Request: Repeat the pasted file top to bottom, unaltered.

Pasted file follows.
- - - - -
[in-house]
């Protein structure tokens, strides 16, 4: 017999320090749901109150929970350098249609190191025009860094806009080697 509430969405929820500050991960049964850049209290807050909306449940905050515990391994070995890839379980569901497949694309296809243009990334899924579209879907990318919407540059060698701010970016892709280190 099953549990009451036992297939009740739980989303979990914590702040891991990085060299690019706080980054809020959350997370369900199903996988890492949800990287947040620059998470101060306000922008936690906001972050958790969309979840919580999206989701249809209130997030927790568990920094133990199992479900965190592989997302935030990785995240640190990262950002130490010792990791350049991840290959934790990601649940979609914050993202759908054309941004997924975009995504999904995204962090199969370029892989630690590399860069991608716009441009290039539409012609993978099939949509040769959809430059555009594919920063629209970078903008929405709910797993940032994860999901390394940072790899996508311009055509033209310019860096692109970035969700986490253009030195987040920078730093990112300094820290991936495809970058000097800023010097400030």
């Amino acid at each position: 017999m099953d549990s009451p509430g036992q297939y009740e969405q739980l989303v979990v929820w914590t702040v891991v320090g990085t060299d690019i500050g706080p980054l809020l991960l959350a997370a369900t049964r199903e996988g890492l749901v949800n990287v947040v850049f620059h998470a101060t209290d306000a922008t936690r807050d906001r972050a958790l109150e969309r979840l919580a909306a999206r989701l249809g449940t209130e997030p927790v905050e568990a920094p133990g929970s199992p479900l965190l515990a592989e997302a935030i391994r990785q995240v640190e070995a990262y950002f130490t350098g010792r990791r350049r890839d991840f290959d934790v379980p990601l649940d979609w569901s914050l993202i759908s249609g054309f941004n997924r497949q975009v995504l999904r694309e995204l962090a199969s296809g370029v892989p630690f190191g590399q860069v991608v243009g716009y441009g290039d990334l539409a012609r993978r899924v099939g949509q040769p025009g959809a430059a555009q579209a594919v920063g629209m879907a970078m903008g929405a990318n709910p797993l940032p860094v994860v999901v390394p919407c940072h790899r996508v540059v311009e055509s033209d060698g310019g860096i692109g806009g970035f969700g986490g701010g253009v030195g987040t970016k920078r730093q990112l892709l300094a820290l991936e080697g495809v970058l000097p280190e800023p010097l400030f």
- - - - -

[in-house]
């Protein structure tokens, strides 16, 4: 017999320090749901109150929970350098249609190191025009860094806009080697 509430969405929820500050991960049964850049209290807050909306449940905050515990391994070995890839379980569901497949694309296809243009990334899924579209879907990318919407540059060698701010970016892709280190 099953549990009451036992297939009740739980989303979990914590702040891991990085060299690019706080980054809020959350997370369900199903996988890492949800990287947040620059998470101060306000922008936690906001972050958790969309979840919580999206989701249809209130997030927790568990920094133990199992479900965190592989997302935030990785995240640190990262950002130490010792990791350049991840290959934790990601649940979609914050993202759908054309941004997924975009995504999904995204962090199969370029892989630690590399860069991608716009441009290039539409012609993978099939949509040769959809430059555009594919920063629209970078903008929405709910797993940032994860999901390394940072790899996508311009055509033209310019860096692109970035969700986490253009030195987040920078730093990112300094820290991936495809970058000097800023010097400030």
């Amino acid at each position: 017999m099953d549990s009451p509430g036992q297939y009740e969405q739980l989303v979990v929820w914590t702040v891991v320090g990085t060299d690019i500050g706080p980054l809020l991960l959350a997370a369900t049964r199903e996988g890492l749901v949800n990287v947040v850049f620059h998470a101060t209290d306000a922008t936690r807050d906001r972050a958790l109150e969309r979840l919580a909306a999206r989701l249809g449940t209130e997030p927790v905050e568990a920094p133990g929970s199992p479900l965190l515990a592989e997302a935030i391994r990785q995240v640190e070995a990262y950002f130490t350098g010792r990791r350049r890839d991840f290959d934790v379980p990601l649940d979609w569901s914050l993202i759908s249609g054309f941004n997924r497949q975009v995504l999904r694309e995204l962090a199969s296809g370029v892989p630690f190191g590399q860069v991608v243009g716009y441009g290039d990334l539409a012609r993978r899924v099939g949509q040769p025009g959809a430059a555009q579209a594919v920063g629209m879907a970078m903008g929405a990318n709910p797993l940032p860094v994860v999901v390394p919407c940072h790899r996508v540059v311009e055509s033209d060698g310019g860096i692109g806009g970035f969700g986490g701010g253009v030195g987040t970016k920078r730093q990112l892709l300094a820290l991936e080697g495809v970058l000097p280190e800023p010097l400030f």